Take any one of the short sections where Mark Twain describes nature with such vividness and immediacy. Quote the passage and then discuss what it is, in the word choice, the use of images and the sentence structure that gives the language such amazing life.
This second night we run between seven and eight hours, with a
current that was making over four mile an hour. We catched fish and
talked, and we took a swim now and then to keep off sleepiness. It
was kind of solemn, drifting down the big, still river, lay-ing on our
backs looking up at the stars, and we didn’t ever feel like talking loud,
and it warn’t often that we laughed—only a little kind of a low
chuckle. We had mighty good weather as a general thing, and noth-
ing ever happened to us at all—that night, nor the next, nor the next.
Every night we passed towns, some of them away up on black hill-
sides, nothing but just a shiny bed of lights; not a house could you see.
Huckleberry Finn, ch. 12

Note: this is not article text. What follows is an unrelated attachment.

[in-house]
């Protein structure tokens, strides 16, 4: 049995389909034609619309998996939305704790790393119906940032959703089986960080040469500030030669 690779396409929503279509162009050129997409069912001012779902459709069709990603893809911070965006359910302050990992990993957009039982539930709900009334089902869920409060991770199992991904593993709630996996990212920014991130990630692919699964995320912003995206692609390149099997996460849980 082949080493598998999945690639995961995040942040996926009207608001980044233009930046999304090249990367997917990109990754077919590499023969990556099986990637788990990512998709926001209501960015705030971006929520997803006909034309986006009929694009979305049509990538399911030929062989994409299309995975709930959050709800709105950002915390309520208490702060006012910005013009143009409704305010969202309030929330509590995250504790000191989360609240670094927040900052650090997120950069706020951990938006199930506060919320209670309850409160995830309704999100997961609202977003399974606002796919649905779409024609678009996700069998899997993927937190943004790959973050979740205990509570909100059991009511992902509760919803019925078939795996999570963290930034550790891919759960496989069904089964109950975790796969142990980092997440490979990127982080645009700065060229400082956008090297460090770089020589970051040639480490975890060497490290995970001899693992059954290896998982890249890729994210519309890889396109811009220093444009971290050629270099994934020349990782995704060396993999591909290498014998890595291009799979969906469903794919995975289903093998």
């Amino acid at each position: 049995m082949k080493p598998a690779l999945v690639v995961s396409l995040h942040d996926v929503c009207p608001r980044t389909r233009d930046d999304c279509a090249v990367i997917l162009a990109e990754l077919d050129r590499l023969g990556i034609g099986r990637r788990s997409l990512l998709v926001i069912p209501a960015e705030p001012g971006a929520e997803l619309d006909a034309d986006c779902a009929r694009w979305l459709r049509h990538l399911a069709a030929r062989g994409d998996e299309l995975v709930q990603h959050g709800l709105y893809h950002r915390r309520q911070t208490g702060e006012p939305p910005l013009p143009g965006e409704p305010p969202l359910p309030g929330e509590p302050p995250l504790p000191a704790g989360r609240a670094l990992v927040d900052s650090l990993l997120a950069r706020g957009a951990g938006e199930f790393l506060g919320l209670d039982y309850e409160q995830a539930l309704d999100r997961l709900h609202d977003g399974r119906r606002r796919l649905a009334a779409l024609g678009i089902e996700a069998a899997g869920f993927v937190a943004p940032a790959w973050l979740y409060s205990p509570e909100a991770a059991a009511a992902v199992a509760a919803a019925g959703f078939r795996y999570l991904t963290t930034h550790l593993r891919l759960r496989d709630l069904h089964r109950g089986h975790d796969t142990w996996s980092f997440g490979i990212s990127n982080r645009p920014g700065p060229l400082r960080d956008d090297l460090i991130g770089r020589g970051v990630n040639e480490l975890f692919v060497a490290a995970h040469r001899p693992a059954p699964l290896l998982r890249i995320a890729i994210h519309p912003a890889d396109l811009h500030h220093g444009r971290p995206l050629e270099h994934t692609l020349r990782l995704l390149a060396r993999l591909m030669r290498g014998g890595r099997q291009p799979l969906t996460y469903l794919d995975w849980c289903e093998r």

It is evident through this passage that Twain utilised the childish naivety of “Huck” and his responses to the environment around him including the natural world, to demonstrate his favour towards the more simpler innocence of humanity which is often only possessed by a child when immersing themselves in their surroundings. The scene is a depiction of vastness that “Huck” has found himself in between the skies and the river itself. “Huck” has evidently disconnected from the institutionalised social values in favour of the more wild and untamed landscape of the Mississipi river, which is in particular expressed by the imagery used to depict the darkness from the “black hillsides” of the town which at night would evidently blend between the river and the sky. “Huck”’s narration of the moment the moment details lacking conversation possibly an insight into the awe he feels towards the vastness of his immersed surroundings. This alongside the quote “nothing ever happened to us at all” is a resemblance of the comfort “Huck” may hold in this new found environment alongside his emotion of awe. It is clear that Twain has utilised the perspective of the environment by a child to call towards his readers own spiritual innocence in order to coercee them to view the beauty within the natural landscape.